Mindy Kaling made her romantic comedy obsession a core part of the character she played on The Mindy Project. Now she gets to put her own spin on one of the movies that so transfixed Mindy Lahiri, with this miniseries about four American friends who reunite in London for a wedding, then undergo tremendous personal tumult across the following year. The Mindy Project was always half-having fun at the expense of classic rom-com conventions. Will she and partner Matt Warburton play things straighter here? We can’t wait to find out. AS

Michael Sheen and David Tennant in 'Good Omens.'

Chris Raphael

‘Good Omens’ (Amazon, 2019)

Good Omens dives into the apocalyptic imagination of Neil Gaiman, in the aftermath of American Gods. The Amazon miniseries is based on Gaiman’s 1990 graphic novel with Terry Pratchett, with a host of supernatural forces topped by Dr. Who’s David Tennant as a demon in black and Michael Sheen as an angel in white. Although they’ve been on opposite sides since the Garden of Eden, they team up to prevent the end of Planet Earth, along with quite a cast: Jon Hamm as the archangel Gabriel, Michael McKean as a witch-hunting human and Frances McDormand as the voice of God. RS

Paul Rudd will play two versions of the same character in the upcoming 'Living With Yourself.'

Cristiano Minichiello/REX/Shutte

‘Living With Yourself’ (Netflix, 2019)

Is there a performer alive with more charm and bonhomie than Paul Rudd? Go on, we’ll wait. All the better, then, that this new comedy series features him in not one but two roles. From directors Jonathan Dayton and Valerie Faris (Battle of the Sexes, Little Miss Sunshine), it centers on a man who undergoes an experimental treatment to become a better person only to be replaced by his improved 2.0 self. If Rudd gets the chance to tap into his gifts for both physical humor and pathos, Living With Yourself could join The Good Place in the pantheon of laugh-out-loud surreal philosophical comedies. MF

Cameron Britton and Jonathan Groff in Season One of 'Mindhunter.'

Merrick Morton/Netflix

‘Mindhunter’ Season 2 (Netflix, 2019)

This Seventies period drama about two FBI agents (Jonathan Groff, Holt McCallanny) and a psychiatrist (Anna Torv) who literally wrote the book on profiling serial killers arrived in 2017 to a marketplace that needed another serial killer show like a fish needs a bicycle. But its cerebral, talky approach — along with sharp direction by David Fincher and strong performances from the cast (including Cameron Britton as one of the terrifyingly calm monsters they interviewed) — made everything old seem new again. Hopefully, Mindhunter can stay that fresh in Season Two. AS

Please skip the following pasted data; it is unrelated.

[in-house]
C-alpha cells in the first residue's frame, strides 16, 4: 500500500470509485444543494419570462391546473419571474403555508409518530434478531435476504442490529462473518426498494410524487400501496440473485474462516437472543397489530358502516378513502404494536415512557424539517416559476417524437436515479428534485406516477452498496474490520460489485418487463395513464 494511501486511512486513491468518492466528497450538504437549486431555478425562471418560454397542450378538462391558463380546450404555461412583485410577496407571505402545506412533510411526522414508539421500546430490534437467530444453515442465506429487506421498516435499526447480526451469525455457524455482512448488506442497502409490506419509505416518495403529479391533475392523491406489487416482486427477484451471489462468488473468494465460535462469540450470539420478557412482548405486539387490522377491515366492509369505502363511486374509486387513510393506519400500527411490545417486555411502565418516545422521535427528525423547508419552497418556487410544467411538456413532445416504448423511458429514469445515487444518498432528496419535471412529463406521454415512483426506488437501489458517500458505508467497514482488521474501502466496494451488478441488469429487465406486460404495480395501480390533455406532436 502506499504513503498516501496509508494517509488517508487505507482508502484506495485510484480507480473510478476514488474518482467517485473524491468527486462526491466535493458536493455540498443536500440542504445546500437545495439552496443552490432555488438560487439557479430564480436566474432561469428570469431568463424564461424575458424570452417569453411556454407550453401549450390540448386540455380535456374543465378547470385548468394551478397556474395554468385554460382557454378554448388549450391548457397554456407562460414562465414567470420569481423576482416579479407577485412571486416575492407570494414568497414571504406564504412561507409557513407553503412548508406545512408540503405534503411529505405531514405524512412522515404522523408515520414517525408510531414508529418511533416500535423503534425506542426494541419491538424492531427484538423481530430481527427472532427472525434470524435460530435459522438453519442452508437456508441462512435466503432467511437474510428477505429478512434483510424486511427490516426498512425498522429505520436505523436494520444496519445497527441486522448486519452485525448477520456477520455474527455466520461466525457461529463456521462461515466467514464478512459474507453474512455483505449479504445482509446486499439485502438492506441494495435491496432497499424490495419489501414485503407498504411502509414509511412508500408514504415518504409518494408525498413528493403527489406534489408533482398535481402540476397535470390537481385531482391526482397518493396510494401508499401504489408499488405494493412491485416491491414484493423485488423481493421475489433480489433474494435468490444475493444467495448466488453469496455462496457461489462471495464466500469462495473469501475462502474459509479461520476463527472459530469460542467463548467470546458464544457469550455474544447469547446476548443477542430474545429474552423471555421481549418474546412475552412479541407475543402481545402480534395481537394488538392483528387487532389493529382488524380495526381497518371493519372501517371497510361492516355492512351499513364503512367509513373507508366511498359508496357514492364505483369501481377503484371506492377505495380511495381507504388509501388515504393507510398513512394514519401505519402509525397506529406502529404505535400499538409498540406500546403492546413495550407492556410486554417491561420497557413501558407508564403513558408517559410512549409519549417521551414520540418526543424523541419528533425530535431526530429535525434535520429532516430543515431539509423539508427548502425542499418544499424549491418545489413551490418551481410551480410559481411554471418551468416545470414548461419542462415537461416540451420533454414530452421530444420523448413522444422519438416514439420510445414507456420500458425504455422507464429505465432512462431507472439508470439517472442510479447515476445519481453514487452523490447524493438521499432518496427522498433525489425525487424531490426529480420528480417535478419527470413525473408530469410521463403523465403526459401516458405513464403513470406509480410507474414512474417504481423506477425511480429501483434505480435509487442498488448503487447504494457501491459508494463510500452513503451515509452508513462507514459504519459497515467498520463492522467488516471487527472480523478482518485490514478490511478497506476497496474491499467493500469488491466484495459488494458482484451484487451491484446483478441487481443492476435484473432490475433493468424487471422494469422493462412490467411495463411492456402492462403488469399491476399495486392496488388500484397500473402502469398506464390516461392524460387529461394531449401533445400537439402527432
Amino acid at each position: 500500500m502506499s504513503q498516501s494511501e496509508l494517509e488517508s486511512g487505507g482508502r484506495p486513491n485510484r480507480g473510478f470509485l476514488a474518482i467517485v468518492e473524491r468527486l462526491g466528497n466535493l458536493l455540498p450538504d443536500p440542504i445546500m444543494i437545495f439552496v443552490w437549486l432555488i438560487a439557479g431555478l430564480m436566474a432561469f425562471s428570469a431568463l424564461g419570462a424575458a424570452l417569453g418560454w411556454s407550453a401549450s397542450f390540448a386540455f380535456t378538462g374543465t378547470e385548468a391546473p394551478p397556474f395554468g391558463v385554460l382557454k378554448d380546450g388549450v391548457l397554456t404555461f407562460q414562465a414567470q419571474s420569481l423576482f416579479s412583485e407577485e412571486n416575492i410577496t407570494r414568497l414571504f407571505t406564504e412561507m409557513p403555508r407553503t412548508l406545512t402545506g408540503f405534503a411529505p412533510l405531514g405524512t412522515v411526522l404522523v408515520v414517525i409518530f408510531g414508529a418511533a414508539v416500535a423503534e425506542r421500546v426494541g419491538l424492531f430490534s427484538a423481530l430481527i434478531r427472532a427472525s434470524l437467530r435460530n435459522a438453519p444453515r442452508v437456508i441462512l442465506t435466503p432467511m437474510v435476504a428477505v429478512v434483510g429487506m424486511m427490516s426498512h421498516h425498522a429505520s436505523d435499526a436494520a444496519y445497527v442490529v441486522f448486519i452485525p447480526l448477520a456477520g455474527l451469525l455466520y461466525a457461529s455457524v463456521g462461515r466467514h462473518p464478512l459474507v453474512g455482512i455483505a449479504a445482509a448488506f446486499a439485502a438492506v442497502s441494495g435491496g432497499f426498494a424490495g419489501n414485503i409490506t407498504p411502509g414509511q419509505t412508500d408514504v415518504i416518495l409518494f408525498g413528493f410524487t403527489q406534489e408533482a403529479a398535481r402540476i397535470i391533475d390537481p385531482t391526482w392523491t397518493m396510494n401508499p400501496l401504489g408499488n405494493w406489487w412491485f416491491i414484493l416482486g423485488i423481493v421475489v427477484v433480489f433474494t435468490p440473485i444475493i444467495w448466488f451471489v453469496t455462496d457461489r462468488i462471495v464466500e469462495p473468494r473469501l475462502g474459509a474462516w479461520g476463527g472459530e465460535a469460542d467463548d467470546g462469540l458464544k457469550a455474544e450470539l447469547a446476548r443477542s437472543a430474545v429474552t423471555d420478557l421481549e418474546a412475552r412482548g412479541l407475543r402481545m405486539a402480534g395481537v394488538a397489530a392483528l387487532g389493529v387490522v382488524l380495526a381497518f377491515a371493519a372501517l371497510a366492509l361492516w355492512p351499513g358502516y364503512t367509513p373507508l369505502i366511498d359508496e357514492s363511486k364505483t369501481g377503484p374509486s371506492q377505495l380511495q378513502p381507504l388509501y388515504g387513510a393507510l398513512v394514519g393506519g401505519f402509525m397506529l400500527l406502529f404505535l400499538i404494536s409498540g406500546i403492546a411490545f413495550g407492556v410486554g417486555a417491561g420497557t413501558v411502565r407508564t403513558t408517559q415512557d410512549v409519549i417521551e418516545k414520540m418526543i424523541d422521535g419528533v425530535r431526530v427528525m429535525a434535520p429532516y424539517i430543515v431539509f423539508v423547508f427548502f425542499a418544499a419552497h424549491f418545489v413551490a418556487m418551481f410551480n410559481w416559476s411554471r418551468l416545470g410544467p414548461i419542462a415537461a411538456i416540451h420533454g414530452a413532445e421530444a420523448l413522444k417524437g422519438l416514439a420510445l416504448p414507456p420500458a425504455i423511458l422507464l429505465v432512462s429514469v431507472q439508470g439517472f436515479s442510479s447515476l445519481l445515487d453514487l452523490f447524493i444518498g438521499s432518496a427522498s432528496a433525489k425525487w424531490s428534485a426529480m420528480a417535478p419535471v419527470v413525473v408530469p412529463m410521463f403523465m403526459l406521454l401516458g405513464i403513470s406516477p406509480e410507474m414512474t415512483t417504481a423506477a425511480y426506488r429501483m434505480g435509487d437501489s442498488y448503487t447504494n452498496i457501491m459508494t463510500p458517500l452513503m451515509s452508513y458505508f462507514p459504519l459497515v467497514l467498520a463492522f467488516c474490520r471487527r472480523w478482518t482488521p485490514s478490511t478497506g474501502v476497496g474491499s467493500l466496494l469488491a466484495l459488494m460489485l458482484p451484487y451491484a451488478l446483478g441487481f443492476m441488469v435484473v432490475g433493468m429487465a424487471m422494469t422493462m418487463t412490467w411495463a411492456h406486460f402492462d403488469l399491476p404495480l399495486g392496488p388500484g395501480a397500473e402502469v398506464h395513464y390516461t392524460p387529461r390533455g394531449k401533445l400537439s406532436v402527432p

Patrick Stewart as Captain Jean Luc Picard.

Moviestore/REX/Shutterstock

‘Star Trek’ Untitled Picard Show (CBS All Access, 2019)

Little to no information has been released about this extremely belated sequel to Star Trek: The Next Generation, save that it will bring back Patrick Stewart as former Enterprise captain Jean-Luc Picard, navigating life after the end of the Romulan Empire. Star Trek: Discovery has been uneven enough that another Trek series doesn’t automatically get a season pass. But when it features the greatest actor in the history of the franchise returning to the role that made him famous, what more do you need to know to tune in? AS

Olivia Colman takes over for Claire Foy to play Queen Elizabeth II in her fifties in the new season of 'The Crown.'

Sophie Mutevelian/NETFLIX

‘The Crown’ Season 3 (Netflix, 2019)

As we have been tirelessly reminded over the past few months, British actress (and probable Oscar nominee) Olivia Colman is no stranger to playing queens. But the Favourite star is indeed the single best choice to take over for Claire Foy and portray Queen Elizabeth in her fifties, as Netflix’s historical drama jumps ahead to the 1970s and finds the royal family once again in a state of stiff-upper-lipped turmoil. Helena Bonham Carter plays the older Princess Margaret; Tobias Menzies is Prince Philip; and Josh O’Connor and Call the Midwife‘s Emerald Fennell are on board as Prince Charles and Camilla Parker Bowles, respectively. DF

Pedro Pascal as The Mandalorian in Lucasfilm’s 'The Mandalorian,' the first series from Disney's new streaming platform.

Francois Duhamel /Lucasfilm Ltd.

‘The Mandalorian’ (Disney+, 2019)

Disney is breaking out the big guns — and an even bigger checkbook — for the launch of its standalone streaming service, with several new Marvel series (featuring characters and creators from the MCU films rather than the mostly-canceled Netflix shows) along with the first of what will probably be many Star Wars TV spinoffs. This one, at a reported cost of more than $100 million, comes from Jon Favreau (another MCU vet), with Game of Thrones‘ Pedro Pascal in the title role as a gunslinger who hails from Boba Fett’s home world. Set a few years after Return of the Jedi, it features a loaded cast that includes Carl Weathers (!), Nick Nolte (!!) and Werner Herzog (!!!!!!!!!!). Complain all you want about how paying for all the new streaming services is about to cost as much as your old cable bundle did; you know you’ll be watching this. AS